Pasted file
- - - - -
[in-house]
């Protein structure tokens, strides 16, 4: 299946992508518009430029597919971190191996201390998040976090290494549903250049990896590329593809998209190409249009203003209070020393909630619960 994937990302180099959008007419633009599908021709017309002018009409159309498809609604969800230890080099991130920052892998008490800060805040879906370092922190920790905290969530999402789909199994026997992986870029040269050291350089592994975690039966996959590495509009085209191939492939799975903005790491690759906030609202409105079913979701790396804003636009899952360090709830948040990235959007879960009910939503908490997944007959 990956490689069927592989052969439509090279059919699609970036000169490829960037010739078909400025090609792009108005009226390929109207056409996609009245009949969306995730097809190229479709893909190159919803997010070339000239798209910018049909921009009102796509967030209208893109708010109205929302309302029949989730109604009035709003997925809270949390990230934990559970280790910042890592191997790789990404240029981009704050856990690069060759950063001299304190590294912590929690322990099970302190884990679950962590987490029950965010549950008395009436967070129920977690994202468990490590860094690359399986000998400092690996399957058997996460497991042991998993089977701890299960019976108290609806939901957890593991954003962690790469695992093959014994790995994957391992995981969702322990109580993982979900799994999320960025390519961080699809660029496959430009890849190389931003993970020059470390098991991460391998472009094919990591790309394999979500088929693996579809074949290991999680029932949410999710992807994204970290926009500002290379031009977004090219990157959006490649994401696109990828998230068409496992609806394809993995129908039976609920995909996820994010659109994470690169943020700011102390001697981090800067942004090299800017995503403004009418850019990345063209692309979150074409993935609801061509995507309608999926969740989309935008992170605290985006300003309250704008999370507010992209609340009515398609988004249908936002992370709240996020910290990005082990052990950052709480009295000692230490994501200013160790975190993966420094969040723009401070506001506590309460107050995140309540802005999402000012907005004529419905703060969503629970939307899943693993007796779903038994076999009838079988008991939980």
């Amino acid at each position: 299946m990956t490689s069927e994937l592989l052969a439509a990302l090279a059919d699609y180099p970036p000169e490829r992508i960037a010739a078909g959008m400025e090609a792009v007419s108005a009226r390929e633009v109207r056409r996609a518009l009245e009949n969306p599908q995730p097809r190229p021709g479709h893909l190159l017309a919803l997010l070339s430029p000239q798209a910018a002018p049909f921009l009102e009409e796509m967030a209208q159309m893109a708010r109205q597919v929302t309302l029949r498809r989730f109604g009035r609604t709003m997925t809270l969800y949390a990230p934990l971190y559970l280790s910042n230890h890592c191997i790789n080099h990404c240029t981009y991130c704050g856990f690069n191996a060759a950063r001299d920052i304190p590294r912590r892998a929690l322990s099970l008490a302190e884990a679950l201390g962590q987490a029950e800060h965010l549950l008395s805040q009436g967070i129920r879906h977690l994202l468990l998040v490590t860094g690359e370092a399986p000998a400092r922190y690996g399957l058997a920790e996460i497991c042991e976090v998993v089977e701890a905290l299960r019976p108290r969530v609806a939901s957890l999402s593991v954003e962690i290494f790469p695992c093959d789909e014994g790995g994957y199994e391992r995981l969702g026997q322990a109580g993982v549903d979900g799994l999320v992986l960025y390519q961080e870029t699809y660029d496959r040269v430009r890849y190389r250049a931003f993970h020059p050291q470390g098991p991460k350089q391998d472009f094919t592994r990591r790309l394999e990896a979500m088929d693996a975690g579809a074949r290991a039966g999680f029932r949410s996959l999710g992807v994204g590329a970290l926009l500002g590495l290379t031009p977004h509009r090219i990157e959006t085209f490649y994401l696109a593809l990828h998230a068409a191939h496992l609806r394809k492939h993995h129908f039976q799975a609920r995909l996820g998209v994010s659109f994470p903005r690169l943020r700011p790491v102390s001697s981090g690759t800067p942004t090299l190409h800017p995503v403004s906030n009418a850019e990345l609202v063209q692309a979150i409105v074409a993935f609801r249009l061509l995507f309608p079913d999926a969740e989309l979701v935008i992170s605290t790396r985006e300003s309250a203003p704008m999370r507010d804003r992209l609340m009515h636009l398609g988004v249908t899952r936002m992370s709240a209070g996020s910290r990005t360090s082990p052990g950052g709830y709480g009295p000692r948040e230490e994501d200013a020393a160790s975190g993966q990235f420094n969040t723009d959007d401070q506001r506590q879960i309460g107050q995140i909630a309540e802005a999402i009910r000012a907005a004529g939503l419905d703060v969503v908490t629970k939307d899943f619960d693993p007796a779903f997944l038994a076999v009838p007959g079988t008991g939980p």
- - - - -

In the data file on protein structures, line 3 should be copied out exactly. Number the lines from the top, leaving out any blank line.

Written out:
């Amino acid at each position: 299946m990956t490689s069927e994937l592989l052969a439509a990302l090279a059919d699609y180099p970036p000169e490829r992508i960037a010739a078909g959008m400025e090609a792009v007419s108005a009226r390929e633009v109207r056409r996609a518009l009245e009949n969306p599908q995730p097809r190229p021709g479709h893909l190159l017309a919803l997010l070339s430029p000239q798209a910018a002018p049909f921009l009102e009409e796509m967030a209208q159309m893109a708010r109205q597919v929302t309302l029949r498809r989730f109604g009035r609604t709003m997925t809270l969800y949390a990230p934990l971190y559970l280790s910042n230890h890592c191997i790789n080099h990404c240029t981009y991130c704050g856990f690069n191996a060759a950063r001299d920052i304190p590294r912590r892998a929690l322990s099970l008490a302190e884990a679950l201390g962590q987490a029950e800060h965010l549950l008395s805040q009436g967070i129920r879906h977690l994202l468990l998040v490590t860094g690359e370092a399986p000998a400092r922190y690996g399957l058997a920790e996460i497991c042991e976090v998993v089977e701890a905290l299960r019976p108290r969530v609806a939901s957890l999402s593991v954003e962690i290494f790469p695992c093959d789909e014994g790995g994957y199994e391992r995981l969702g026997q322990a109580g993982v549903d979900g799994l999320v992986l960025y390519q961080e870029t699809y660029d496959r040269v430009r890849y190389r250049a931003f993970h020059p050291q470390g098991p991460k350089q391998d472009f094919t592994r990591r790309l394999e990896a979500m088929d693996a975690g579809a074949r290991a039966g999680f029932r949410s996959l999710g992807v994204g590329a970290l926009l500002g590495l290379t031009p977004h509009r090219i990157e959006t085209f490649y994401l696109a593809l990828h998230a068409a191939h496992l609806r394809k492939h993995h129908f039976q799975a609920r995909l996820g998209v994010s659109f994470p903005r690169l943020r700011p790491v102390s001697s981090g690759t800067p942004t090299l190409h800017p995503v403004s906030n009418a850019e990345l609202v063209q692309a979150i409105v074409a993935f609801r249009l061509l995507f309608p079913d999926a969740e989309l979701v935008i992170s605290t790396r985006e300003s309250a203003p704008m999370r507010d804003r992209l609340m009515h636009l398609g988004v249908t899952r936002m992370s709240a209070g996020s910290r990005t360090s082990p052990g950052g709830y709480g009295p000692r948040e230490e994501d200013a020393a160790s975190g993966q990235f420094n969040t723009d959007d401070q506001r506590q879960i309460g107050q995140i909630a309540e802005a999402i009910r000012a907005a004529g939503l419905d703060v969503v908490t629970k939307d899943f619960d693993p007796a779903f997944l038994a076999v009838p007959g079988t008991g939980p």